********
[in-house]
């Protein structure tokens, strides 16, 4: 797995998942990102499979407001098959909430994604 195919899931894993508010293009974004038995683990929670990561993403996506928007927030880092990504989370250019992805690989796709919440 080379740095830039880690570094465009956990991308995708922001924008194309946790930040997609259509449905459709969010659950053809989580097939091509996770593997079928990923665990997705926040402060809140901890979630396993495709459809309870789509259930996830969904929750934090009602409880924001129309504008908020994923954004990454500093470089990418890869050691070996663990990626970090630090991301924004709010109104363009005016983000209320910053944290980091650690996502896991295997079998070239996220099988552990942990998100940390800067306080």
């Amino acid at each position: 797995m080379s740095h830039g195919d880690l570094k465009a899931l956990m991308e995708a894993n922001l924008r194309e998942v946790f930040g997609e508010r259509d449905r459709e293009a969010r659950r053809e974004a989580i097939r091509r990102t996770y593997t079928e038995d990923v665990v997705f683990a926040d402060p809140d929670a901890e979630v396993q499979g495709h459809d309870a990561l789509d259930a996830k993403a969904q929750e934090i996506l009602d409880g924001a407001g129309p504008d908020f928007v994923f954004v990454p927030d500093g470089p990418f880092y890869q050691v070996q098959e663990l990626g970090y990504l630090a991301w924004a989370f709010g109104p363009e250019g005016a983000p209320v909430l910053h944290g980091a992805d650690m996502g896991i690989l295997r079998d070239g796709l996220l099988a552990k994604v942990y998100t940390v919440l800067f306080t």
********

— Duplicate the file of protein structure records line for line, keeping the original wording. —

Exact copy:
[in-house]
């Protein structure tokens, strides 16, 4: 797995998942990102499979407001098959909430994604 195919899931894993508010293009974004038995683990929670990561993403996506928007927030880092990504989370250019992805690989796709919440 080379740095830039880690570094465009956990991308995708922001924008194309946790930040997609259509449905459709969010659950053809989580097939091509996770593997079928990923665990997705926040402060809140901890979630396993495709459809309870789509259930996830969904929750934090009602409880924001129309504008908020994923954004990454500093470089990418890869050691070996663990990626970090630090991301924004709010109104363009005016983000209320910053944290980091650690996502896991295997079998070239996220099988552990942990998100940390800067306080």
């Amino acid at each position: 797995m080379s740095h830039g195919d880690l570094k465009a899931l956990m991308e995708a894993n922001l924008r194309e998942v946790f930040g997609e508010r259509d449905r459709e293009a969010r659950r053809e974004a989580i097939r091509r990102t996770y593997t079928e038995d990923v665990v997705f683990a926040d402060p809140d929670a901890e979630v396993q499979g495709h459809d309870a990561l789509d259930a996830k993403a969904q929750e934090i996506l009602d409880g924001a407001g129309p504008d908020f928007v994923f954004v990454p927030d500093g470089p990418f880092y890869q050691v070996q098959e663990l990626g970090y990504l630090a991301w924004a989370f709010g109104p363009e250019g005016a983000p209320v909430l910053h944290g980091a992805d650690m996502g896991i690989l295997r079998d070239g796709l996220l099988a552990k994604v942990y998100t940390v919440l800067f306080t």